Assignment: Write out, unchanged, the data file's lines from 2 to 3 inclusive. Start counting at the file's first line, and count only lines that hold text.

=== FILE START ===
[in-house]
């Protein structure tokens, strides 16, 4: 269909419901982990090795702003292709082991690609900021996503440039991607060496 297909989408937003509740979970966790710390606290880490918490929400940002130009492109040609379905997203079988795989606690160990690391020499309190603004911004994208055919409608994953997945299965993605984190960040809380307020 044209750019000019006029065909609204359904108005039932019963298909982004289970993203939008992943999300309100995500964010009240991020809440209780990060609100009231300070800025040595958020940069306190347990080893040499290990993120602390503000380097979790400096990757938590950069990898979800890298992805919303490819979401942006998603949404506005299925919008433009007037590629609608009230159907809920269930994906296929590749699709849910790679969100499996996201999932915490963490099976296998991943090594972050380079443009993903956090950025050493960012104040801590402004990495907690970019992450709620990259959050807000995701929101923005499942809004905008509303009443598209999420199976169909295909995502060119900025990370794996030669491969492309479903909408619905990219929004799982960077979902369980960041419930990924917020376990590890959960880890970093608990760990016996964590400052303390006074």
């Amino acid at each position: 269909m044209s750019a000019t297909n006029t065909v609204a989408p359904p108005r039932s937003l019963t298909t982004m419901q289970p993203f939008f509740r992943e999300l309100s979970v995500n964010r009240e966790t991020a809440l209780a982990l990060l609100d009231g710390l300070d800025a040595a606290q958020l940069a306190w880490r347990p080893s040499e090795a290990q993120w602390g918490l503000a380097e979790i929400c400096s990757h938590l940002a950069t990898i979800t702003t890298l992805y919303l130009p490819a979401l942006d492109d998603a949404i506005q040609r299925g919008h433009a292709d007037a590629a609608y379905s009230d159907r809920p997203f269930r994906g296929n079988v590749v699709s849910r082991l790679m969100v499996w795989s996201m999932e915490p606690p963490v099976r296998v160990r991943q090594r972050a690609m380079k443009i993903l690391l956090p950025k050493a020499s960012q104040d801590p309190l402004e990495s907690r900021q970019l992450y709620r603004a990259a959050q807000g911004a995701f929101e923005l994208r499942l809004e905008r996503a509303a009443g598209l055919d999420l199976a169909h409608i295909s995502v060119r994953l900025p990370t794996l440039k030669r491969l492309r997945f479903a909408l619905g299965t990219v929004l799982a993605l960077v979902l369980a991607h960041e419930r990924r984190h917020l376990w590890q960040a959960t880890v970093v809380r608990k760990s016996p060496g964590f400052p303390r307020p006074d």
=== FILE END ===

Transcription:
């Protein structure tokens, strides 16, 4: 269909419901982990090795702003292709082991690609900021996503440039991607060496 297909989408937003509740979970966790710390606290880490918490929400940002130009492109040609379905997203079988795989606690160990690391020499309190603004911004994208055919409608994953997945299965993605984190960040809380307020 044209750019000019006029065909609204359904108005039932019963298909982004289970993203939008992943999300309100995500964010009240991020809440209780990060609100009231300070800025040595958020940069306190347990080893040499290990993120602390503000380097979790400096990757938590950069990898979800890298992805919303490819979401942006998603949404506005299925919008433009007037590629609608009230159907809920269930994906296929590749699709849910790679969100499996996201999932915490963490099976296998991943090594972050380079443009993903956090950025050493960012104040801590402004990495907690970019992450709620990259959050807000995701929101923005499942809004905008509303009443598209999420199976169909295909995502060119900025990370794996030669491969492309479903909408619905990219929004799982960077979902369980960041419930990924917020376990590890959960880890970093608990760990016996964590400052303390006074």
């Amino acid at each position: 269909m044209s750019a000019t297909n006029t065909v609204a989408p359904p108005r039932s937003l019963t298909t982004m419901q289970p993203f939008f509740r992943e999300l309100s979970v995500n964010r009240e966790t991020a809440l209780a982990l990060l609100d009231g710390l300070d800025a040595a606290q958020l940069a306190w880490r347990p080893s040499e090795a290990q993120w602390g918490l503000a380097e979790i929400c400096s990757h938590l940002a950069t990898i979800t702003t890298l992805y919303l130009p490819a979401l942006d492109d998603a949404i506005q040609r299925g919008h433009a292709d007037a590629a609608y379905s009230d159907r809920p997203f269930r994906g296929n079988v590749v699709s849910r082991l790679m969100v499996w795989s996201m999932e915490p606690p963490v099976r296998v160990r991943q090594r972050a690609m380079k443009i993903l690391l956090p950025k050493a020499s960012q104040d801590p309190l402004e990495s907690r900021q970019l992450y709620r603004a990259a959050q807000g911004a995701f929101e923005l994208r499942l809004e905008r996503a509303a009443g598209l055919d999420l199976a169909h409608i295909s995502v060119r994953l900025p990370t794996l440039k030669r491969l492309r997945f479903a909408l619905g299965t990219v929004l799982a993605l960077v979902l369980a991607h960041e419930r990924r984190h917020l376990w590890q960040a959960t880890v970093v809380r608990k760990s016996p060496g964590f400052p303390r307020p006074d």